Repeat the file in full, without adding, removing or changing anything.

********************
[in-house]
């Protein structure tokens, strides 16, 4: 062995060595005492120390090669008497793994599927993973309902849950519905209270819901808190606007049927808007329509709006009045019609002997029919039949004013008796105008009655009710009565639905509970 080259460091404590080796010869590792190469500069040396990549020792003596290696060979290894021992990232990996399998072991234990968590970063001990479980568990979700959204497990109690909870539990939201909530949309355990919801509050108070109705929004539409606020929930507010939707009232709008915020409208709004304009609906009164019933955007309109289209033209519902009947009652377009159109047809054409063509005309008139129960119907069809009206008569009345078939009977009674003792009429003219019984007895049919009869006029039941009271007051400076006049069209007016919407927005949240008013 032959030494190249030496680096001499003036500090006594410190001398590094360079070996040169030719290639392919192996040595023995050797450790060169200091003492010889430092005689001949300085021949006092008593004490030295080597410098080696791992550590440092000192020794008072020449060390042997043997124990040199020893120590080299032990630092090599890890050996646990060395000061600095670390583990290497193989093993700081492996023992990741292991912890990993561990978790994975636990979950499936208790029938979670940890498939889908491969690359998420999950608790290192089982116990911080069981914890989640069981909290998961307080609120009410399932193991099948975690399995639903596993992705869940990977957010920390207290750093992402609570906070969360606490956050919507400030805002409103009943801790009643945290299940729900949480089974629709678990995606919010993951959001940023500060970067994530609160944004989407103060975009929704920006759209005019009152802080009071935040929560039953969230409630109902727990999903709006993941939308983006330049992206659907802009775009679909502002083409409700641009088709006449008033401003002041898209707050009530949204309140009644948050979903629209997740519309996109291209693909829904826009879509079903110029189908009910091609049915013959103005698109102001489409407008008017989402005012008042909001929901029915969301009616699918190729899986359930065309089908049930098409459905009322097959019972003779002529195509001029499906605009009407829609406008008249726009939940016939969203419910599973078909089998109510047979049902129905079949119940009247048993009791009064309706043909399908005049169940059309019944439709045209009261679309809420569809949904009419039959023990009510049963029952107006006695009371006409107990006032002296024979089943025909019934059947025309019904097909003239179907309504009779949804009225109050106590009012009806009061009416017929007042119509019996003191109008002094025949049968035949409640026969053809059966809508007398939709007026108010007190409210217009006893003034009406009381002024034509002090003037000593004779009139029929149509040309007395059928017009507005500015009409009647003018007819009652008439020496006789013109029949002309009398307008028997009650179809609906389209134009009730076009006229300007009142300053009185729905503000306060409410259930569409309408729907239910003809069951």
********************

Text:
[in-house]
């Protein structure tokens, strides 16, 4: 062995060595005492120390090669008497793994599927993973309902849950519905209270819901808190606007049927808007329509709006009045019609002997029919039949004013008796105008009655009710009565639905509970 080259460091404590080796010869590792190469500069040396990549020792003596290696060979290894021992990232990996399998072991234990968590970063001990479980568990979700959204497990109690909870539990939201909530949309355990919801509050108070109705929004539409606020929930507010939707009232709008915020409208709004304009609906009164019933955007309109289209033209519902009947009652377009159109047809054409063509005309008139129960119907069809009206008569009345078939009977009674003792009429003219019984007895049919009869006029039941009271007051400076006049069209007016919407927005949240008013 032959030494190249030496680096001499003036500090006594410190001398590094360079070996040169030719290639392919192996040595023995050797450790060169200091003492010889430092005689001949300085021949006092008593004490030295080597410098080696791992550590440092000192020794008072020449060390042997043997124990040199020893120590080299032990630092090599890890050996646990060395000061600095670390583990290497193989093993700081492996023992990741292991912890990993561990978790994975636990979950499936208790029938979670940890498939889908491969690359998420999950608790290192089982116990911080069981914890989640069981909290998961307080609120009410399932193991099948975690399995639903596993992705869940990977957010920390207290750093992402609570906070969360606490956050919507400030805002409103009943801790009643945290299940729900949480089974629709678990995606919010993951959001940023500060970067994530609160944004989407103060975009929704920006759209005019009152802080009071935040929560039953969230409630109902727990999903709006993941939308983006330049992206659907802009775009679909502002083409409700641009088709006449008033401003002041898209707050009530949204309140009644948050979903629209997740519309996109291209693909829904826009879509079903110029189908009910091609049915013959103005698109102001489409407008008017989402005012008042909001929901029915969301009616699918190729899986359930065309089908049930098409459905009322097959019972003779002529195509001029499906605009009407829609406008008249726009939940016939969203419910599973078909089998109510047979049902129905079949119940009247048993009791009064309706043909399908005049169940059309019944439709045209009261679309809420569809949904009419039959023990009510049963029952107006006695009371006409107990006032002296024979089943025909019934059947025309019904097909003239179907309504009779949804009225109050106590009012009806009061009416017929007042119509019996003191109008002094025949049968035949409640026969053809059966809508007398939709007026108010007190409210217009006893003034009406009381002024034509002090003037000593004779009139029929149509040309007395059928017009507005500015009409009647003018007819009652008439020496006789013109029949002309009398307008028997009650179809609906389209134009009730076009006229300007009142300053009185729905503000306060409410259930569409309408729907239910003809069951």